So if your brand is struggling to retain and generate repeat customers, consider improving the UX of your website.
If your business is using a website to drive online sales, user experience needs to be your top priority. Why? Because a user’s experience with your website has a large effect on their decision to buy.
60% of users who do not make a purchase cite dissatisfaction, a lack of information, a slow connection, or a small screen as their reasons for not buying. And slow-loading websites cost retailers $2.6 billion in lost sales each year.
Take a look at the conversion rate for your website. Is it where you’d like it to be? If not, the reason could be a failed website design or UX.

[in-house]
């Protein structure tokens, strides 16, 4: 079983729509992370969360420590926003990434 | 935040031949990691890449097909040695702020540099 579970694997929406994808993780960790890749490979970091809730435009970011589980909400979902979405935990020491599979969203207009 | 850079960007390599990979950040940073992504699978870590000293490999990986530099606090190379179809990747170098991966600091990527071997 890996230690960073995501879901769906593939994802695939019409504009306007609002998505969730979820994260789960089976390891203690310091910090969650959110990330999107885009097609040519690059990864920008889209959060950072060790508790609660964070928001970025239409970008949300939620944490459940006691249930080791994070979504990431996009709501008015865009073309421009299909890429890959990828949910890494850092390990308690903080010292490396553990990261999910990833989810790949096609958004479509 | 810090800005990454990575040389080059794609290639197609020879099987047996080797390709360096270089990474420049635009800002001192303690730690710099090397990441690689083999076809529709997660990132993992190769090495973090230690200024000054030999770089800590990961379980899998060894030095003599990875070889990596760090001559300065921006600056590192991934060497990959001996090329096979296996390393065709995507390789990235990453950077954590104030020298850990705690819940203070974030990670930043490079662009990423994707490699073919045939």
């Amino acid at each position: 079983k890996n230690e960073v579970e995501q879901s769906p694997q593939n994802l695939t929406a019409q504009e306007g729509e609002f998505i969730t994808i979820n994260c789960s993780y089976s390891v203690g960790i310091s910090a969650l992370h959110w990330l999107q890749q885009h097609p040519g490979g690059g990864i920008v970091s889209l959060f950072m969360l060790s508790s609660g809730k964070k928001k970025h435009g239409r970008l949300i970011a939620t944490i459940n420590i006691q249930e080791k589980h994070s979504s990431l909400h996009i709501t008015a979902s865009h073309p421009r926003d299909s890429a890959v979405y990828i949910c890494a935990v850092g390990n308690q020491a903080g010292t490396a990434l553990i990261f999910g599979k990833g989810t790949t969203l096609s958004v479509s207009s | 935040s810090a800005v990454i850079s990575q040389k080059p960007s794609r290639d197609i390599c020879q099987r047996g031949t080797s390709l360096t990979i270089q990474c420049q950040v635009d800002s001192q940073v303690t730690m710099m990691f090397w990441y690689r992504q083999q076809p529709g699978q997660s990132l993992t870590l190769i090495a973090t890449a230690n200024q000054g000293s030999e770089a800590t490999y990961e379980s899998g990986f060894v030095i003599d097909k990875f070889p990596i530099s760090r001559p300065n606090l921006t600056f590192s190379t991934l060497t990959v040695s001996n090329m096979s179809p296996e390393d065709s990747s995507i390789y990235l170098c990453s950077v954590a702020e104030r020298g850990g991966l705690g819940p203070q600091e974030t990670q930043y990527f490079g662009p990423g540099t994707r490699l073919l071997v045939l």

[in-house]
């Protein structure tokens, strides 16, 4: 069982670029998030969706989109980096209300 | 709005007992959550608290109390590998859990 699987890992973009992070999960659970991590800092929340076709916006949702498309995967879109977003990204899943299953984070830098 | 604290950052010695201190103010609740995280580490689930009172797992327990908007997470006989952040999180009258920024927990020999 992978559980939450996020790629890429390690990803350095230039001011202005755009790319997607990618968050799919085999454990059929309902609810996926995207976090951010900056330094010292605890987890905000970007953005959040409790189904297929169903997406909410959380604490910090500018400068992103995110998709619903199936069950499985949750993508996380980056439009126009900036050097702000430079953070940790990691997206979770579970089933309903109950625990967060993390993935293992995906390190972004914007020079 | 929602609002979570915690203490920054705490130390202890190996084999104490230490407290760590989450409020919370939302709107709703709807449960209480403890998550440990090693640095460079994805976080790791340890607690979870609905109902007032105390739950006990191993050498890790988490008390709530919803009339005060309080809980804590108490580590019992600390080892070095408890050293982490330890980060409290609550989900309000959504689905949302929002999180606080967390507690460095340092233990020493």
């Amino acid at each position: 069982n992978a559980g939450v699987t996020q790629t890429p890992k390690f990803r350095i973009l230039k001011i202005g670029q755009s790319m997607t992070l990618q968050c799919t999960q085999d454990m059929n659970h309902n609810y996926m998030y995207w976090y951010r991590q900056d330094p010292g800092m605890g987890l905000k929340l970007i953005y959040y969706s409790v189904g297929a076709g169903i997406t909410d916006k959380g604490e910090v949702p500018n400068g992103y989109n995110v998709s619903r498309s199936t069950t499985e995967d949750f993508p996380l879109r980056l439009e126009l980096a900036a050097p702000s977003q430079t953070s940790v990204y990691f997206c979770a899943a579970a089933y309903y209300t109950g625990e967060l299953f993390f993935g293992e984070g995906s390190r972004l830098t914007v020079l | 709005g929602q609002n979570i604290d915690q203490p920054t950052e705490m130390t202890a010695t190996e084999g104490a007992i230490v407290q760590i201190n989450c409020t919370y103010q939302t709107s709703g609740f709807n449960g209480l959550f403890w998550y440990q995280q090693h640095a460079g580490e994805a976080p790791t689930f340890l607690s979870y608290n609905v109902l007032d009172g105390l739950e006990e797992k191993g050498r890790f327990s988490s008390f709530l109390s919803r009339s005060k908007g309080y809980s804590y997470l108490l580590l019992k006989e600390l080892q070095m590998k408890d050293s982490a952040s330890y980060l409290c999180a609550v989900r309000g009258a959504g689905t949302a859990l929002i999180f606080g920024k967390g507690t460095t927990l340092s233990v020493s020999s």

Top 5 tips for improving your website’s user experience
Now that you understand why user experience is a vital component of website design, it’s time to put your knowledge to work. Use these tips to improve your website’s user experience.
1. User testing is imperative
The best way to determine whether or not your website meets the seven facets of user experience is through user testing. While some user tests require a full team, an expansive budget, and controlled facilities, numerous tools are available online to deliver the results you need.
UserTest.io is a high-performing and affordable tool for receiving feedback on your website. The tool asks users questions about the website design, content, functionality, and other factors and directly delivers the results. In addition to saving time, money, and effort, you also receive in-depth insights into your audience’s website preferences and activity.
2. Ask customers how you can improve